I don't know why I hadn't read this complete text sooner. Very much like Elie Wiesel's Night, Frederick Douglass's Narrative of the Life of FrederickI don't know why I hadn't read this complete text sooner. Very much like Elie Wiesel's Night, Frederick Douglass's Narrative of the Life of Frederick Douglass, An American Slave, renders an embarrassing and tragic epoch in human history personal and gives a human face and heart to the mind-numbing statistics of a painful past. Much like Wiesel, Douglass does so with eloquence, precision, introspection, and feeling. I feel strange comparing Douglass, who wrote over a hundred years before Wiesel, to Wiesel, as if Wiesel were the precursor. But this is the order in which I've been introduced to them. I find it strange, as well, that Night is constantly read in American high school classrooms while, to my knowledge, Narrative of the Life of Frederick Douglass is not. Are events that took place two hundred years ago and subsequently (in part) shaped American race relations today less important than events that took place seventy years ago? Or is it just that educators don't want to ask students to plod through yet another nineteenth century text? Interesting.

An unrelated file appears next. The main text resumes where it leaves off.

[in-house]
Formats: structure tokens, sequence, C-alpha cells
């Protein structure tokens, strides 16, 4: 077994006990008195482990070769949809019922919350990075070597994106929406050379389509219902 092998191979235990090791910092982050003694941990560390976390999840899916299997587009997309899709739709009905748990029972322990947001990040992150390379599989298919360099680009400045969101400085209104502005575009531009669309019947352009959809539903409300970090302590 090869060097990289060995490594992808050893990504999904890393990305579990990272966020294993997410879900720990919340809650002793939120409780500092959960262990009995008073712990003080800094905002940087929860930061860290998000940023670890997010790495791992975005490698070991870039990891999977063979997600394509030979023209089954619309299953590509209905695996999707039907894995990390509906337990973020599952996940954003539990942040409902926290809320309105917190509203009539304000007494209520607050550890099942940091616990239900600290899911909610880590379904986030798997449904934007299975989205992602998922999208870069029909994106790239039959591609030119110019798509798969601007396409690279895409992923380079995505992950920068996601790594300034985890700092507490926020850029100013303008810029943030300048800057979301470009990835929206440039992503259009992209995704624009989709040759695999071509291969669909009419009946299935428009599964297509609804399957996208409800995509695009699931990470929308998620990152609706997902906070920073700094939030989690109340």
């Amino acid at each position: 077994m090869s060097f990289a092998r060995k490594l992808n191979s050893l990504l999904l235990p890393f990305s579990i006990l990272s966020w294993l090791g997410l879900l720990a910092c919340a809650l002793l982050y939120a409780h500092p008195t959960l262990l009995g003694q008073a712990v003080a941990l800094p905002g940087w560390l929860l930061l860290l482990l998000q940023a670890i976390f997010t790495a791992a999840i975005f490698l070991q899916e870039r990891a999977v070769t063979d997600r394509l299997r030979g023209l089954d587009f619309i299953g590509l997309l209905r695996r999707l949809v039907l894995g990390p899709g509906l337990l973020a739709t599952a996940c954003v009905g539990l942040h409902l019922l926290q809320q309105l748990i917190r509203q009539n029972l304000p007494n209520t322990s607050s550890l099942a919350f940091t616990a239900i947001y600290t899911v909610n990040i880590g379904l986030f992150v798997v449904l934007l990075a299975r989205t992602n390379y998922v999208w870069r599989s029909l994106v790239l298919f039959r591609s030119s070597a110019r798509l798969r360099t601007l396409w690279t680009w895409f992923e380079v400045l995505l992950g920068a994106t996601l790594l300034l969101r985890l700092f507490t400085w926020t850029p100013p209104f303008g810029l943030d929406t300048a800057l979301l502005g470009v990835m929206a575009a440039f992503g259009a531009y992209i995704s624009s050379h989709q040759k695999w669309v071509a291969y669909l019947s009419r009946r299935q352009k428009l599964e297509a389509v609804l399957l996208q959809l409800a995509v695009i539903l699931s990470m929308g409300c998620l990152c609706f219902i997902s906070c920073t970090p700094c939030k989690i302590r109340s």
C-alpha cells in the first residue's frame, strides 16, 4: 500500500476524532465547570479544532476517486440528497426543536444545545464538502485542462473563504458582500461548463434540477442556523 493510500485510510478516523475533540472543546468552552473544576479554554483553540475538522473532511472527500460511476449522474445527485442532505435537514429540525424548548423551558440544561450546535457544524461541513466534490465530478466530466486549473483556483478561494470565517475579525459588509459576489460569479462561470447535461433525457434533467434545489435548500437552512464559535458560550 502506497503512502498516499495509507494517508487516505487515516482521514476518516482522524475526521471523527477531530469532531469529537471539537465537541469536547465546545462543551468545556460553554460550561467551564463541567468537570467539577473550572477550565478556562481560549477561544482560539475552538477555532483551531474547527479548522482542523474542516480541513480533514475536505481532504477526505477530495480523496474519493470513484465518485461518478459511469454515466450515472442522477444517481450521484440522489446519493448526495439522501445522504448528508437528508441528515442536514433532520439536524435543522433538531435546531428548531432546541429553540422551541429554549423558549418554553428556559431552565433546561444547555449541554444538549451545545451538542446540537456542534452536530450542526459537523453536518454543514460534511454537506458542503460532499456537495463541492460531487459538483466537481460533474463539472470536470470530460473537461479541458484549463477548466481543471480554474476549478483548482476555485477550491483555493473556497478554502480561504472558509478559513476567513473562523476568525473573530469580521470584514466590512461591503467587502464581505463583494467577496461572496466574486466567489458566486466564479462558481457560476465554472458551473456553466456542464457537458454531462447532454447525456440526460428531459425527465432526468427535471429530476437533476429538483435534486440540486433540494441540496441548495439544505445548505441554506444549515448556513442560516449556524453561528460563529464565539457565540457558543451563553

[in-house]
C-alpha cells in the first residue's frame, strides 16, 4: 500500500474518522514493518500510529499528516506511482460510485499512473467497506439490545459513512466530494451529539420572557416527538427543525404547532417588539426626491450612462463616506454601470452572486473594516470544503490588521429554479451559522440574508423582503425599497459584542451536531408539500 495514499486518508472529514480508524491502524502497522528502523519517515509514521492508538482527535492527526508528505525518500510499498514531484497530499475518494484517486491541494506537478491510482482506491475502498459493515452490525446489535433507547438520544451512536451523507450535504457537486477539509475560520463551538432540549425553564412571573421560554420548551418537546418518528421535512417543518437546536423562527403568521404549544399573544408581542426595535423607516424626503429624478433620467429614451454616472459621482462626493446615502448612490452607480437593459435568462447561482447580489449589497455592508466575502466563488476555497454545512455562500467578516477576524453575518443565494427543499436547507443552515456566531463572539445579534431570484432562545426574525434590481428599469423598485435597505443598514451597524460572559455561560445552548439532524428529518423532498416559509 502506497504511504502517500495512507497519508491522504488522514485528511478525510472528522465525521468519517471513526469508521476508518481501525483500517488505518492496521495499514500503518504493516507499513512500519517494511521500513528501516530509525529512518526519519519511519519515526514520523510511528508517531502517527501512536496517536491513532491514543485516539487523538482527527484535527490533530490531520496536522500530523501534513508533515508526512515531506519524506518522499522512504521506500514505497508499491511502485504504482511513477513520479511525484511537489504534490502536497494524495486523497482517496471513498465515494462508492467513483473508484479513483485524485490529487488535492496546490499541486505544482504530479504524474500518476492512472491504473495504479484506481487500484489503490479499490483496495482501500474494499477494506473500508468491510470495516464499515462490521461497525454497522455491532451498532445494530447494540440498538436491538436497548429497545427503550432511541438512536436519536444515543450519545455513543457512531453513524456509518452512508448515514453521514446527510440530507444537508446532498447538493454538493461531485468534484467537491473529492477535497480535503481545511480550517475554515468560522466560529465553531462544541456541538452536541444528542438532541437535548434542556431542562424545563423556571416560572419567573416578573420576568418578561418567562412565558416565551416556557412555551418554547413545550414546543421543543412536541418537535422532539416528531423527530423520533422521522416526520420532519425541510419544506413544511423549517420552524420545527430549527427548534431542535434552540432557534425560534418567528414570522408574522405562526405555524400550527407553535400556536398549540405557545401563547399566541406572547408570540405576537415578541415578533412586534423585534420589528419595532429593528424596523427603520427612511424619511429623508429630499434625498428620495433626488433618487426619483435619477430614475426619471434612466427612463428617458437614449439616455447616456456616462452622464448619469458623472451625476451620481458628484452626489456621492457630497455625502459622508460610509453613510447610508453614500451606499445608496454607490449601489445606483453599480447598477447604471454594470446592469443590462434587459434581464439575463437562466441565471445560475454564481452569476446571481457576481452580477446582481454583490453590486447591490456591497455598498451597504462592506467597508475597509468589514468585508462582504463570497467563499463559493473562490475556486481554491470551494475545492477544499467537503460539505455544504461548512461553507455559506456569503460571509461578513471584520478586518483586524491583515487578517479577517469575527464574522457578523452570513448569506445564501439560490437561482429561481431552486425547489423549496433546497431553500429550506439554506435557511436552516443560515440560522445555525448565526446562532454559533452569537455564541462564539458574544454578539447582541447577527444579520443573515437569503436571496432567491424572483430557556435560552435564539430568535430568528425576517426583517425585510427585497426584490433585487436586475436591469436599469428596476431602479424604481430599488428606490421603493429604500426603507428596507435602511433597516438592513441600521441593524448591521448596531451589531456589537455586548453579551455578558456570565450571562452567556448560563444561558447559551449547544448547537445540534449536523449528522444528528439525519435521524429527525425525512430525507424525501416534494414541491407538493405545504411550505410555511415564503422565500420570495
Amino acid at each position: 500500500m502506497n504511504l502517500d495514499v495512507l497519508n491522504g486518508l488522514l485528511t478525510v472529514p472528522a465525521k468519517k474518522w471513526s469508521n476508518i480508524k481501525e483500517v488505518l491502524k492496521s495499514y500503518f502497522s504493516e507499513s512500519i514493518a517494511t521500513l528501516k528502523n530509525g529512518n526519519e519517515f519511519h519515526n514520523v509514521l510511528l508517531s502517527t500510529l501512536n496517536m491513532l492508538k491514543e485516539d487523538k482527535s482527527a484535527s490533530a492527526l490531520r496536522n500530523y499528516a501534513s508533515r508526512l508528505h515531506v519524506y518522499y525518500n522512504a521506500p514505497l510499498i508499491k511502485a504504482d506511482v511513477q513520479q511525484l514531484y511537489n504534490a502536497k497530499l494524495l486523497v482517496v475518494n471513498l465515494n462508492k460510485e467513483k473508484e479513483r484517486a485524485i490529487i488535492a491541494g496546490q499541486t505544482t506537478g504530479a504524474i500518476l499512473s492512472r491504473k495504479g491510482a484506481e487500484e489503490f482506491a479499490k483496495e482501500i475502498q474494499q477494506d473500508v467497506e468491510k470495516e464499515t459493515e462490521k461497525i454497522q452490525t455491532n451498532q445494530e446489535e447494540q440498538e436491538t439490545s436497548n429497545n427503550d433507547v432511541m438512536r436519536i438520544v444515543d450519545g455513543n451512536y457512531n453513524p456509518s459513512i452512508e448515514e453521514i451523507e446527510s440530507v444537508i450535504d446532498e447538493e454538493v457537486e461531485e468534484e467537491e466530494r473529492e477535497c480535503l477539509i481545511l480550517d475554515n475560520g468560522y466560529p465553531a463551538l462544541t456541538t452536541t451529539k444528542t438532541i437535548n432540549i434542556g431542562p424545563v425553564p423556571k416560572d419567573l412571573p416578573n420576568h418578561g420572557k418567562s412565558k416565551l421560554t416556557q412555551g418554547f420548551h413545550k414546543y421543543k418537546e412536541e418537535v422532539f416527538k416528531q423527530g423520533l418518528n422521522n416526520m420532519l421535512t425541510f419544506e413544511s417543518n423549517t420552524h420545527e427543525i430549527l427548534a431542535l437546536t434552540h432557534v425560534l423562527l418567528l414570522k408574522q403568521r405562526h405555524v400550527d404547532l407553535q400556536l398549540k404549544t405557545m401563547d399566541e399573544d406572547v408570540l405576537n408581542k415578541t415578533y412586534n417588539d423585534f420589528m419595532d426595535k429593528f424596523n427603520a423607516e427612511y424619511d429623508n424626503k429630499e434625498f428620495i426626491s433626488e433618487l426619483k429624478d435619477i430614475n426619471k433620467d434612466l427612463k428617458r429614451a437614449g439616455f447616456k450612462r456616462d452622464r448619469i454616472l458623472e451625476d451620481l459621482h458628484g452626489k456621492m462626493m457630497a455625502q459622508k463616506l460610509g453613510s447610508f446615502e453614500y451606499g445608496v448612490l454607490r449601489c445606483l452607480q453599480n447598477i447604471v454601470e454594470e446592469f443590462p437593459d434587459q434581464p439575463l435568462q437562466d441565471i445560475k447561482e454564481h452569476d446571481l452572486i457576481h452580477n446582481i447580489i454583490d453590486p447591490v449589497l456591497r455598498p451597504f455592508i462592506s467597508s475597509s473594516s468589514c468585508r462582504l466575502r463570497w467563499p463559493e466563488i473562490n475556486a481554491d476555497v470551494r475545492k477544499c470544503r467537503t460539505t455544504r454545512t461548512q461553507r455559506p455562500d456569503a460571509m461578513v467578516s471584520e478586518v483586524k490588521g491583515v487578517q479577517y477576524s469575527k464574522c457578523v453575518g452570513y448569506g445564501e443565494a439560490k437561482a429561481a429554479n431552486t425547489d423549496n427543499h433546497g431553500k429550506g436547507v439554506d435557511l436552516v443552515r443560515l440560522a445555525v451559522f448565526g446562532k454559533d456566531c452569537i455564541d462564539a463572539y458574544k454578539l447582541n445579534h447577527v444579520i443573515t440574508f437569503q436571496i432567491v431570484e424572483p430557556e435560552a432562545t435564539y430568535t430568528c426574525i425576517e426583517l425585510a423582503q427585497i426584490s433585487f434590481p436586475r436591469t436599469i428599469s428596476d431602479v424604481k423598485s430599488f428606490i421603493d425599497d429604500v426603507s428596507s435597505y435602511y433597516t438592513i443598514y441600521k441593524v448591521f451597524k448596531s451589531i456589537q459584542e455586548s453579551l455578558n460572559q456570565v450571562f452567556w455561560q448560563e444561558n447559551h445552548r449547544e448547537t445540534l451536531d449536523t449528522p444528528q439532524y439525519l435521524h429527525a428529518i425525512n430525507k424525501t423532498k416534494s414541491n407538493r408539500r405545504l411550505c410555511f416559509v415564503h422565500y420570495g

Douglass is an articulate writer (which is in and of itself impressive, and even more so considering the manner in which he learned to read and write) and a brilliant rhetorician. The strength of Narrative, as a rhetorical work, is Douglass' ability to vividly and graphically show the dehumanizing effects of slavery while, at the same time, offering a testament to the humanity, intellect, agency, and potential of the heretofore stunted Black community. He shows himself hungering for pigs food and white-haired men kneeling submissively to be beaten, but he also shows his earnest attempts to learn to read, the sacrifices his friends made to be educated, and his constant and overwhelming awareness—even as a child—that his position as a slave was unfair and unnatural.